The balcony leading from the chapel had a spectacular view!
The view in the other direction
Now where does that door lead I wonder?
Looking up at the belfry from the monastery chapel

From the chapel we were lead through a narrow passageway to a reception room where a monastery representative had put out water, loukoumi (Turkish Delight), and psimeni raki, the traditional drink of Amorgos, a honeyed and spiced spirit reminiscent of Christmas pudding.

We were privileged to be the only guests in the monastery

We had a very long chat with our host who answered our many questions about monastery life and the history of Panagia Hozoviotissa.

We had plenty of time to enjoy our refreshments and chat to the monastery representative

He told us that in the height of the season the monastery could have up to 400 visitors a day but they had received less than 40 guests in the whole of that week. We felt very privileged to have been amongst the latter group.

The “Big Blue” view

On our way out we were farewelled by one of the monks and signed the guest book in another long, slim room before descending two flights of stairs to the exit where our cat guides were waiting for us.

Our guides waiting to see us back down the cliff
“Come on, this way”
The monastery is eight floors high but only five metres wide

Outside they watched curiously as Jonathan stripped off his too-hot long pants (legs must be covered in the monastery) and put his shorts back on.

Changing back into shorts
We were up there!

We left this awe inspiring place marvelling at the ingenuity of the people who built such an incredible and magnificent masterpiece of architecture. It seemed to us that it should definitely be counted as one of the wonders of the world!

On our way back down we marvelled at the ingenuity of the people who built this magnificent structure all those centuries ago
Our final glimpse before leaving to return to Sunday
Enjoying the spectacular views as we drive back to our anchorage

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Salty tales from Bali Hai

In 2015, after a break from cruising of almost 30 years, my husband and I sailed off into the sunset - this time to the wonderful Islands of Indonesia and beyond. Three years passed and we swapped sails for wheels driving through Scandinavia and Europe in a motor home. Now we are on the brink of another adventure - buying a Lagoon 420 Catamaran in Athens. This is our story.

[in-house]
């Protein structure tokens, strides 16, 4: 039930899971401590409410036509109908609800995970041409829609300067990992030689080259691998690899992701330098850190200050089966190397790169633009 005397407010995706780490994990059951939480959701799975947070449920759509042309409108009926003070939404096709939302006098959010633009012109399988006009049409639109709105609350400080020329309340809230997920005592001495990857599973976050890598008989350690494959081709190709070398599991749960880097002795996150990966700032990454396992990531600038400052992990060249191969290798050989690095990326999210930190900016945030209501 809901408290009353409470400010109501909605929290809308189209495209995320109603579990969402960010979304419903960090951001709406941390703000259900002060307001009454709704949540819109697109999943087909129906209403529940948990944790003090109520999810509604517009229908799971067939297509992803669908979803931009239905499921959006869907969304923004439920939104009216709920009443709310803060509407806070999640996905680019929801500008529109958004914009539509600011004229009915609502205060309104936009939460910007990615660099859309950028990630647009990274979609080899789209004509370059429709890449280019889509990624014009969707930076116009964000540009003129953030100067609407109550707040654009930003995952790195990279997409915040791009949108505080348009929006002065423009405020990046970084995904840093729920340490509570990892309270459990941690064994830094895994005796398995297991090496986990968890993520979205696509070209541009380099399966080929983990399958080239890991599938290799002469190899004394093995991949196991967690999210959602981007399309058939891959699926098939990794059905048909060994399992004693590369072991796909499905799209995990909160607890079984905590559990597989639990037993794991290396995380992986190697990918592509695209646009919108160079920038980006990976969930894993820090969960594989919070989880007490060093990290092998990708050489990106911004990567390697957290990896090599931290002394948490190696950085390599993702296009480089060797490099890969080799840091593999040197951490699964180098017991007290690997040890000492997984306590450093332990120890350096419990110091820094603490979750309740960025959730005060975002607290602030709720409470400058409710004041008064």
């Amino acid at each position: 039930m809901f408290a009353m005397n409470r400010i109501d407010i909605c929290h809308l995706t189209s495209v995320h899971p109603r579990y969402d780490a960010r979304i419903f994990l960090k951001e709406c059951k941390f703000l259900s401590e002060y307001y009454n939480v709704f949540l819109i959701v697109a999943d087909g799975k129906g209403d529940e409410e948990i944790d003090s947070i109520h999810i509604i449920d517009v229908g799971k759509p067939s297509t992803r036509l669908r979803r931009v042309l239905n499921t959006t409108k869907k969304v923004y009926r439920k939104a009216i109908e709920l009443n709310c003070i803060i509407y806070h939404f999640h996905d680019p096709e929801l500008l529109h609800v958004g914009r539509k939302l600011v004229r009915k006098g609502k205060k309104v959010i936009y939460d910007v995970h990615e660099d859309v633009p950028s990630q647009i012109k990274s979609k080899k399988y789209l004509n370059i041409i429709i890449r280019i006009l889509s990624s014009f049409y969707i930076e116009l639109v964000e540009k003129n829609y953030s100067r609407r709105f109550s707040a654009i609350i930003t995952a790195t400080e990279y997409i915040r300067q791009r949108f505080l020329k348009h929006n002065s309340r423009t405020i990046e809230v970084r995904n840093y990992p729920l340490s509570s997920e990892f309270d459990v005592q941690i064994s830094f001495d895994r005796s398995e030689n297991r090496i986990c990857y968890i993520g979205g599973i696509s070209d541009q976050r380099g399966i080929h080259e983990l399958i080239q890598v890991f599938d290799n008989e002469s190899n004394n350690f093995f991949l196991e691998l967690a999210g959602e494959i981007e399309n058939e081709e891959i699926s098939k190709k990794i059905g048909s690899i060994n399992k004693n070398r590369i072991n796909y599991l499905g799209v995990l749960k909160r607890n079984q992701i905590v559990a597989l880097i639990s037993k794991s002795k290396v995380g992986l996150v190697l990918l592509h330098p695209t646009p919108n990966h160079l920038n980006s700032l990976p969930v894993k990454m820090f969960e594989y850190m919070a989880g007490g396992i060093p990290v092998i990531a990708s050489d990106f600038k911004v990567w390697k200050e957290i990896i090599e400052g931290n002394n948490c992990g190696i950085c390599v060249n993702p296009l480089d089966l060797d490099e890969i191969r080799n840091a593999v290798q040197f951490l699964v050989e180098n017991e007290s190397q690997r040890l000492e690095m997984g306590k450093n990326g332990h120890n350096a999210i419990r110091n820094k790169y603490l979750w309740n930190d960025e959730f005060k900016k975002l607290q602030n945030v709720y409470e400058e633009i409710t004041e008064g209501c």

6 thoughts on “Miraculous Monastery a marvellous and magnificent masterpiece”

  1. Wow – what an absolutely amazing place! I’m glad you weren’t doing the steps in wet weather though! It’s just unbelievable that people managed to construct places like that and to bring up all their building supplies by mule or on their backs. As you said, you were very lucky to be able to visit when there were so few other people around. What a special and spectacular experience. XX

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  2. One of your best blogs to date, breathing and amazing.

    Jorgos says, “oreo, poly kala”!

    From where we stayed on Skopelos, we overlooked the Kastro and there amongst “the guide cats”, I saw one of the prettiest kittens, which I would have loved to have taken home.

    Strangely, it disappeared within a few days…somebody else had the same idea?!

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    1. Aww thank you Sally and Jorgos! It was amazing and the cats were so knowing and mysterious. Shame about the kitty, I have seen a few I would love to adopt. Our friends (also on a boat called Sunday who are keen video bloggers) have a cute cat they rescued in Albania.